The tobacco fields

Book pages 30-31
 

In the tobacco fields too I saw that it is the white man who owns everything and therefore directs everything, while the blacks have to trail along after him - both in the spring, while the tobacco is being planted, when the women are unemployed and must sit in their shacks looking on, and in August, when the tobacco is being picked. "It's real nigger-work," I heard the whites say. "They're already black so the tar doesn't stick as much on them as on whites."

It has been established by law that they must earn the minimum wage, which is only a couple of dollars per hour. But since tobacco picking is seasonal work and there is not much work to find the rest of the year, it is indeed a meager yearly income they scrape together.

Later in the summer the tobacco is dried and sold at auction. There are not many places where the master/ slave relationship is being carved so forcibly into the black mind as at the tobacco auctions.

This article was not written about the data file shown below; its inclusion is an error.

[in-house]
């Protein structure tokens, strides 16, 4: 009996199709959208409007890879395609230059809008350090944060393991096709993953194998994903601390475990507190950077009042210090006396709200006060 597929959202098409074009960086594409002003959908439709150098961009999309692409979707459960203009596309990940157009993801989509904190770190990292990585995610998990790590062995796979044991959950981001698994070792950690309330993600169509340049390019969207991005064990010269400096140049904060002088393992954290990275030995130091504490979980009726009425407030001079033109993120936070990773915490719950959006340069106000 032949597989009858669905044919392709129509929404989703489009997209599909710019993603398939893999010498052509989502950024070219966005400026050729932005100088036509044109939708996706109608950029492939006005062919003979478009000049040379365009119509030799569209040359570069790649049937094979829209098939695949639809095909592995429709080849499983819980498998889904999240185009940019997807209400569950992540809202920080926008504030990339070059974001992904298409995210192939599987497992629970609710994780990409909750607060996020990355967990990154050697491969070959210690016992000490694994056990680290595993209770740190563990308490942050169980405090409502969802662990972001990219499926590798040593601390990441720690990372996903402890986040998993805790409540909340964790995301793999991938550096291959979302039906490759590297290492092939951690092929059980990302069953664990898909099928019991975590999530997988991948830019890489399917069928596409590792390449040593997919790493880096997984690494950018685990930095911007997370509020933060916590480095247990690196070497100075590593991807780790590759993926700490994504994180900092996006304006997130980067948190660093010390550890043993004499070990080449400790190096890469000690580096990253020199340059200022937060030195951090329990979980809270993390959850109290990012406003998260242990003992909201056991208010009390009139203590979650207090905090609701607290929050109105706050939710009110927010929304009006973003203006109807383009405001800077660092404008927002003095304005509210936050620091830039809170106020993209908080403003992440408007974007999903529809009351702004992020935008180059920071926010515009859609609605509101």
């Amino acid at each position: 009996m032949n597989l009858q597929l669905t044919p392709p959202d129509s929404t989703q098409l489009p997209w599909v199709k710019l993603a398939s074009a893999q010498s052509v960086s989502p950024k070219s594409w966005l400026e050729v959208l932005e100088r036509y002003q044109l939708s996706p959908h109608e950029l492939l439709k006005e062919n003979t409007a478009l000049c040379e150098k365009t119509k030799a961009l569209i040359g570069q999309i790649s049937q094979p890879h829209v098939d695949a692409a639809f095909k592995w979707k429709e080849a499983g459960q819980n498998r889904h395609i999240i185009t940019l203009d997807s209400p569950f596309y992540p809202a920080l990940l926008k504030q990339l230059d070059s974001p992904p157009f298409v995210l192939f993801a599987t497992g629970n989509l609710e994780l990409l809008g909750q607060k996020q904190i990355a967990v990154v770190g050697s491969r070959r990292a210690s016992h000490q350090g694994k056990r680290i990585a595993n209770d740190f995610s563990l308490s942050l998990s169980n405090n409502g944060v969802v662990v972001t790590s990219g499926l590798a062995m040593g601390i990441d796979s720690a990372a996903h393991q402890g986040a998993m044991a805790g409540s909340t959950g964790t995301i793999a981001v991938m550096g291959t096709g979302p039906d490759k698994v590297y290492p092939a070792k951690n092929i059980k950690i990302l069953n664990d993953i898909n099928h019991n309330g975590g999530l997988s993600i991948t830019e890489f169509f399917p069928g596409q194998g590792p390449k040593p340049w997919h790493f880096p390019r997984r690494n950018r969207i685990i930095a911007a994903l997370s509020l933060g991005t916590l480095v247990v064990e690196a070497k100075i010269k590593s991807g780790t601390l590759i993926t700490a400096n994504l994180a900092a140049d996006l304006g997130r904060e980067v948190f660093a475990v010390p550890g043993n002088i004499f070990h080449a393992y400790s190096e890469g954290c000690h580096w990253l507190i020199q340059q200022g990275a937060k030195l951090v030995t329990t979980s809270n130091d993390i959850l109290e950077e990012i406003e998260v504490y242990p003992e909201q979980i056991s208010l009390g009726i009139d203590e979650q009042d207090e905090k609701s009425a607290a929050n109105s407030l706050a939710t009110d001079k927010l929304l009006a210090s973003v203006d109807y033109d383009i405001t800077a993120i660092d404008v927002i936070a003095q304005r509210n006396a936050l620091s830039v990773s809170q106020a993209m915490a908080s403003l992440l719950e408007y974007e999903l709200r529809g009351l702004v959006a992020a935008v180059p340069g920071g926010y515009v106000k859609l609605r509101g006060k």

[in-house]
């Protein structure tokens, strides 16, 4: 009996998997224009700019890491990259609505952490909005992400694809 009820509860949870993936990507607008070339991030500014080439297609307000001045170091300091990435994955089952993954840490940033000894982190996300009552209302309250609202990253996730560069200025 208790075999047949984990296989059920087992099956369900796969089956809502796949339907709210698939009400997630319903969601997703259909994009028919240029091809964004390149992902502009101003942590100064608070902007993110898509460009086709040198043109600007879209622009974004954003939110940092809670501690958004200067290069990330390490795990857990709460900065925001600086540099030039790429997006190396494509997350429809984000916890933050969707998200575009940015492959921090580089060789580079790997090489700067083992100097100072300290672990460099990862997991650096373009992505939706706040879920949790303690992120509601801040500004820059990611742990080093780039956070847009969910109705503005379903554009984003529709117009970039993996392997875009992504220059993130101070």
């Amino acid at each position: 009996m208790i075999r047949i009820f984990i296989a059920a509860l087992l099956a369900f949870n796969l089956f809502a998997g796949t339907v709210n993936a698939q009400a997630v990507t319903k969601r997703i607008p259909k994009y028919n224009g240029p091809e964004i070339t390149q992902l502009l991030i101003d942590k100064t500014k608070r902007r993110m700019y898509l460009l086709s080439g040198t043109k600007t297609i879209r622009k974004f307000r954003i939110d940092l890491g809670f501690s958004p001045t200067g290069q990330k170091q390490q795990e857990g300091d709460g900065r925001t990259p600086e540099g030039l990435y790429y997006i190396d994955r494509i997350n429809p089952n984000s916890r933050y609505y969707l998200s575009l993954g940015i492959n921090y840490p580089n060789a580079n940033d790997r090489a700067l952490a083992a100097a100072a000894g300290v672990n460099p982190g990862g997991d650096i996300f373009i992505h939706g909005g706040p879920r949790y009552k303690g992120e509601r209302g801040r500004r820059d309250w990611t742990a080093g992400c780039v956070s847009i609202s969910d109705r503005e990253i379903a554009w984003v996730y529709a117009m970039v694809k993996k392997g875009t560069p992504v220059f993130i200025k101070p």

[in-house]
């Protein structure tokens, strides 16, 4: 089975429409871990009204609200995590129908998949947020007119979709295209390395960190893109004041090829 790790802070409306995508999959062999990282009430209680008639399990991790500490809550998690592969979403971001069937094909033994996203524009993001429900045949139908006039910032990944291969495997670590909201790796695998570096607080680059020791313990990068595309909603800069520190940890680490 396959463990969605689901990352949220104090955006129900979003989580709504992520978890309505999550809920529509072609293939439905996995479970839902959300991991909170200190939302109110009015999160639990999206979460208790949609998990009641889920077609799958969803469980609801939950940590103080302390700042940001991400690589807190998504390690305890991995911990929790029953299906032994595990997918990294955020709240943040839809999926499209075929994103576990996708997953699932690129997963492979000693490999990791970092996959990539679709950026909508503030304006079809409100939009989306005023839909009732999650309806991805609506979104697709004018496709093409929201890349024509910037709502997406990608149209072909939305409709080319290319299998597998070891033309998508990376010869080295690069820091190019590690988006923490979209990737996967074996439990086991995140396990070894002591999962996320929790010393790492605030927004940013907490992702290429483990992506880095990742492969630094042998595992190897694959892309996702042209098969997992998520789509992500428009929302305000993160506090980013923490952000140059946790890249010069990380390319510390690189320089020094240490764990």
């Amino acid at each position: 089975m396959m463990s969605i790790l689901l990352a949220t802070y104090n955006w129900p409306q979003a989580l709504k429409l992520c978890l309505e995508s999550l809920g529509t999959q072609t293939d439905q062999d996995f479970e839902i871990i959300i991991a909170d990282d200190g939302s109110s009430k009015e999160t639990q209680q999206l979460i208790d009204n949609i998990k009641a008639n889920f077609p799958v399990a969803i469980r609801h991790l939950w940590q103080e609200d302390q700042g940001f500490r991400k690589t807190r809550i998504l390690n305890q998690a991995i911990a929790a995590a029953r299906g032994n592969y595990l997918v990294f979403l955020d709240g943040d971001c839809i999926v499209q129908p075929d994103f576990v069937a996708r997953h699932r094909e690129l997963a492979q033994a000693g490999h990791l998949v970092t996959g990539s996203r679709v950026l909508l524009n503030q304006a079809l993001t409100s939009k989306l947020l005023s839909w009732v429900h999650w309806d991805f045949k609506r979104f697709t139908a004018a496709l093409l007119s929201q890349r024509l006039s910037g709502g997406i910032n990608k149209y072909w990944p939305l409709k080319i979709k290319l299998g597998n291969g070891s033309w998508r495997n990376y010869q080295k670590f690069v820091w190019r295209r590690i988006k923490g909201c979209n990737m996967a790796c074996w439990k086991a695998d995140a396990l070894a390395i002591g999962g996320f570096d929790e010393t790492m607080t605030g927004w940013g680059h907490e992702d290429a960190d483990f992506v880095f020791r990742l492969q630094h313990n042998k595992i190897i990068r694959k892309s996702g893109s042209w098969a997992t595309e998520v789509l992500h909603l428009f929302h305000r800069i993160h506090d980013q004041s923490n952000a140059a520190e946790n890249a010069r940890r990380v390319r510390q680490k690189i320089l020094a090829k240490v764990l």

Wherever I went I saw the white buyers from the tobacco companies walking in front giving quick, discreet signals with pointed fingers and wagging heads, while the blacks rushed behind them as fast as they could packing the tobacco bundles. The whites drive right into the auction hall in big flashy cars, and at noon they eat huge plate-size steaks inside, while the blacks have to eat their bag lunches outside.

These people, who could gain human equality and freedom if they received just a couple of cents per packet of cigarettes sold, I saw working with expressions on their faces that only a slave could wear.

 

Copyright 2005 AMERICAN PICTURES; All rights reserved.

 

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